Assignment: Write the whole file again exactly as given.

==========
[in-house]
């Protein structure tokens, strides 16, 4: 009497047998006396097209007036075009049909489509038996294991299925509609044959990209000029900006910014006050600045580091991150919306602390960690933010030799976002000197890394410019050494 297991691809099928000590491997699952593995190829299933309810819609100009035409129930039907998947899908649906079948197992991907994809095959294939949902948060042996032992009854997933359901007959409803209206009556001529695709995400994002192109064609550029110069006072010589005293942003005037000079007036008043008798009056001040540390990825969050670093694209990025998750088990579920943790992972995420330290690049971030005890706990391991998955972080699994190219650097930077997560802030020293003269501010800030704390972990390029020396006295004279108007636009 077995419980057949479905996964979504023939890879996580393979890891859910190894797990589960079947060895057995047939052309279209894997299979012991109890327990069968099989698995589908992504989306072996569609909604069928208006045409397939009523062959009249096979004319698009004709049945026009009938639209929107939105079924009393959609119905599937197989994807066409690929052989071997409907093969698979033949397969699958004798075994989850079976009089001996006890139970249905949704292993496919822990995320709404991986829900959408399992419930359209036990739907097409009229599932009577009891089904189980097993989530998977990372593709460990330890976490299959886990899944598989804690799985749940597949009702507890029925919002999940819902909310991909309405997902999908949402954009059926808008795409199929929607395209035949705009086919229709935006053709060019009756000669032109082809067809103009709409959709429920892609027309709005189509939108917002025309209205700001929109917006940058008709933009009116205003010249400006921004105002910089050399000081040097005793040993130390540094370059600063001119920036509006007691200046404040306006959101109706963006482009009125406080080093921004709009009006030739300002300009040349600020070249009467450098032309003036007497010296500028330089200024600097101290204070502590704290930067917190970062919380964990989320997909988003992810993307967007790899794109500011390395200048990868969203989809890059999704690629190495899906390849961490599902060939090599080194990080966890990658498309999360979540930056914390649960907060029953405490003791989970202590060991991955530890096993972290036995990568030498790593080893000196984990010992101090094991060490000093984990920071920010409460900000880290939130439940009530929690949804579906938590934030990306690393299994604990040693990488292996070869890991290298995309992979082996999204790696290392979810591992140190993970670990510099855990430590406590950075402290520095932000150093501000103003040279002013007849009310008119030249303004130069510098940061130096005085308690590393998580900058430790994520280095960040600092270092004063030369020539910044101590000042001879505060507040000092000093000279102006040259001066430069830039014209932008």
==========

[in-house]
């Protein structure tokens, strides 16, 4: 009497047998006396097209007036075009049909489509038996294991299925509609044959990209000029900006910014006050600045580091991150919306602390960690933010030799976002000197890394410019050494 297991691809099928000590491997699952593995190829299933309810819609100009035409129930039907998947899908649906079948197992991907994809095959294939949902948060042996032992009854997933359901007959409803209206009556001529695709995400994002192109064609550029110069006072010589005293942003005037000079007036008043008798009056001040540390990825969050670093694209990025998750088990579920943790992972995420330290690049971030005890706990391991998955972080699994190219650097930077997560802030020293003269501010800030704390972990390029020396006295004279108007636009 077995419980057949479905996964979504023939890879996580393979890891859910190894797990589960079947060895057995047939052309279209894997299979012991109890327990069968099989698995589908992504989306072996569609909604069928208006045409397939009523062959009249096979004319698009004709049945026009009938639209929107939105079924009393959609119905599937197989994807066409690929052989071997409907093969698979033949397969699958004798075994989850079976009089001996006890139970249905949704292993496919822990995320709404991986829900959408399992419930359209036990739907097409009229599932009577009891089904189980097993989530998977990372593709460990330890976490299959886990899944598989804690799985749940597949009702507890029925919002999940819902909310991909309405997902999908949402954009059926808008795409199929929607395209035949705009086919229709935006053709060019009756000669032109082809067809103009709409959709429920892609027309709005189509939108917002025309209205700001929109917006940058008709933009009116205003010249400006921004105002910089050399000081040097005793040993130390540094370059600063001119920036509006007691200046404040306006959101109706963006482009009125406080080093921004709009009006030739300002300009040349600020070249009467450098032309003036007497010296500028330089200024600097101290204070502590704290930067917190970062919380964990989320997909988003992810993307967007790899794109500011390395200048990868969203989809890059999704690629190495899906390849961490599902060939090599080194990080966890990658498309999360979540930056914390649960907060029953405490003791989970202590060991991955530890096993972290036995990568030498790593080893000196984990010992101090094991060490000093984990920071920010409460900000880290939130439940009530929690949804579906938590934030990306690393299994604990040693990488292996070869890991290298995309992979082996999204790696290392979810591992140190993970670990510099855990430590406590950075402290520095932000150093501000103003040279002013007849009310008119030249303004130069510098940061130096005085308690590393998580900058430790994520280095960040600092270092004063030369020539910044101590000042001879505060507040000092000093000279102006040259001066430069830039014209932008």